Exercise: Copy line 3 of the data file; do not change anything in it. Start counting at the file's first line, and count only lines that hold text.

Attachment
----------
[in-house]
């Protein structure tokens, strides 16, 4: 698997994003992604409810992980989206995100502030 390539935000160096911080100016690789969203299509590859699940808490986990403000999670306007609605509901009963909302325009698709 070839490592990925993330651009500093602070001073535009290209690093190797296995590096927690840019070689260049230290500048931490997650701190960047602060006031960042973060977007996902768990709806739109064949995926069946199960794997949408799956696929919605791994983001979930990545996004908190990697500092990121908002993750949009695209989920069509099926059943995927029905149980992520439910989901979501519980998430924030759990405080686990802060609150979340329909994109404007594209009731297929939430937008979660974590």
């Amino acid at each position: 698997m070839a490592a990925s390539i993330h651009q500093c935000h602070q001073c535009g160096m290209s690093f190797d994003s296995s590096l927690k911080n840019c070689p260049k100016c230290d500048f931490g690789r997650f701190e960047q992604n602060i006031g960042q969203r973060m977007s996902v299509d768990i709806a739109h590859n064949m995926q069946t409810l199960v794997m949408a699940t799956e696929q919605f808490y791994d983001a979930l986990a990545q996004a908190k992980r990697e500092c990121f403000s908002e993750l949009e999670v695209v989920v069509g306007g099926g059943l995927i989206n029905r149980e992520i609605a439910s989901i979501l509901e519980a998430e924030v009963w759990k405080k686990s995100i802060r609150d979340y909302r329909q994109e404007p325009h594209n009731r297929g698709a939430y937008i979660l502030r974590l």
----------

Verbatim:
């Amino acid at each position: 698997m070839a490592a990925s390539i993330h651009q500093c935000h602070q001073c535009g160096m290209s690093f190797d994003s296995s590096l927690k911080n840019c070689p260049k100016c230290d500048f931490g690789r997650f701190e960047q992604n602060i006031g960042q969203r973060m977007s996902v299509d768990i709806a739109h590859n064949m995926q069946t409810l199960v794997m949408a699940t799956e696929q919605f808490y791994d983001a979930l986990a990545q996004a908190k992980r990697e500092c990121f403000s908002e993750l949009e999670v695209v989920v069509g306007g099926g059943l995927i989206n029905r149980e992520i609605a439910s989901i979501l509901e519980a998430e924030v009963w759990k405080k686990s995100i802060r609150d979340y909302r329909q994109e404007p325009h594209n009731r297929g698709a939430y937008i979660l502030r974590l």